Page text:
aka. "Mandate for Palestine"
Draft formally confirmed by Council of the League of Nations (24 July 1922).
Ended at Midnight.
Boundaries set by UN Resolution 181. Rejected by Arabs living in Israel in 1947. Accepted by Jewish Agency.
Vote: For: 33 Abstaining: 10 Against: 13
Established by Arab League on during 1948 War. Soon recognized by all Arab League members, except Jordan. Though jurisdiction of the Government was declared to cover the whole of the former Mandatory Palestine, its effective jurisdiction was limited to the Gaza Strip.
Sovereign union between Egypt and Syria.
Ended when Syria seceded.
"sole legitimate representative of the Palestinian people"
1. recognized by UN and 100+ states
2. 1974 - UN observer status
3. 1991 - (Madrid Conference) = no longer terrorist org. by US/Israel
4. 1993 - PLO recognizes Israel's right to exist in peace
4.5. Israel recognizes PLO as Palestinian people's representative
Approximately 35,000 Jews immigrated to the south-western area of Syria, then a province of the Ottoman Empire. The majority, belonging to the Hovevei Zion and Bilu movements, came from the Russian Empire with a smaller number arriving from Yemen. Many established agricultural communities.
40,000 Jews immigrated mainly from Russia to south-western Syria following pogroms and outbreaks of anti-semitism in that country.
Exchange of letters during World War I, between the Sharif of Mecca, Husayn bin Ali, and Sir Henry McMahon, British High Commissioner in Egypt, concerning the future political status of the lands under the Ottoman Empire. The Arab side was already looking toward a large revolt (which did not eventuate) against the Ottoman Empire and the British encouraged the Arabs to revolt and thus hamper the Ottoman Empire, which had become a German ally in the War after November 1914. The documents declared that the Arabs would revolt in alliance with the United Kingdom and in return the UK will recognize the Arab independence.
officially "Asia Minor Agreement"
Secret agreement between the governments of the United Kingdom and France, with the assent of Russia, defining their proposed spheres of influence and control in Middle East should the Triple Entente succeed in defeating the Ottoman Empire during World War I.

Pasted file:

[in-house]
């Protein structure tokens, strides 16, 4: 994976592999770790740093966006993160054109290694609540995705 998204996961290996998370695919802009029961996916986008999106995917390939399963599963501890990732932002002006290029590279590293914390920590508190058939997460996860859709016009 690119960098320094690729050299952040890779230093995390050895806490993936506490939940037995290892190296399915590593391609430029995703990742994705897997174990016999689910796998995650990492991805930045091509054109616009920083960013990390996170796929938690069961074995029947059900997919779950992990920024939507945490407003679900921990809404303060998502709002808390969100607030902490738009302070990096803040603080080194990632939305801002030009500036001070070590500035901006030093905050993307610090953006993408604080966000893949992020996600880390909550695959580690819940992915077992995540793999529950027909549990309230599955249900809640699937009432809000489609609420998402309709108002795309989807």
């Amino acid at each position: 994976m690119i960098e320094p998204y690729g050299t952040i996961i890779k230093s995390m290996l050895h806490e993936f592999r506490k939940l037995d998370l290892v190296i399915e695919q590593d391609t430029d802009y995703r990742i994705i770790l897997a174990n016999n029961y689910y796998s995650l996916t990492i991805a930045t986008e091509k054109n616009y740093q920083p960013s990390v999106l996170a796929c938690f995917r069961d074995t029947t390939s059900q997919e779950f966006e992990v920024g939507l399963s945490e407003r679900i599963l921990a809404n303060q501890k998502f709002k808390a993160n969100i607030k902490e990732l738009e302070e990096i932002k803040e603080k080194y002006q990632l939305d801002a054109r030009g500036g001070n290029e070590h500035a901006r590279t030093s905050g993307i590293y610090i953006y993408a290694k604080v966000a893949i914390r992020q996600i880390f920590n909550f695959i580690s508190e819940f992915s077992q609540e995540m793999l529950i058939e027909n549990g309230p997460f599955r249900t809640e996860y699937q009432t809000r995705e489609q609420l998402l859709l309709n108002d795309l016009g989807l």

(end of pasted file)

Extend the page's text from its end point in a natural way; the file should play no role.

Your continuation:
The declaration was deliberately contrived to allow the British to renege on earlier promises to France and the Arabs regarding Palestine. Lloyd George reportedly said that British control over Palestine would prevent it from falling into the hands of the agnostic atheistic French. Another hypothesis, is that the declaration was intended to curry favor with the Jews, so that the Jews in the United States and Russia would influence their governments to support the British cause in the war. However, the declaration did not fall as a bolt from the blue, but was rather the culmination of a long tradition in Britain that supported restoration of the Jews to their own land for philosophical, religious and imperialistic motives.
40,000 Jews, mainly from the Russian Empire arrived in the wake of World War I, the British conquest of Palestine; the establishment of the Mandate, and the Balfour Declaration. In spite of immigration quotas established by the British administration, the population of Jews reached 90,000 by the end of this period.
82,000 Jews arrived, many as a result of anti-semitism in Poland and Hungary. The immigration quotas of the United States kept Jews out. Of these approximately 23,000 left the country.
With the rise of Nazism in Germany, a new wave of 250,000 immigrants arrived; the majority of these, 174,000, arrived between 1933 and 1936, after which increasing restrictions on immigration by the British made immigration clandestine and illegal, called Aliyah Bet. The Fifth Aliyah was again driven mostly from Eastern Europe as well as professionals, doctors, lawyers and professors, from Germany.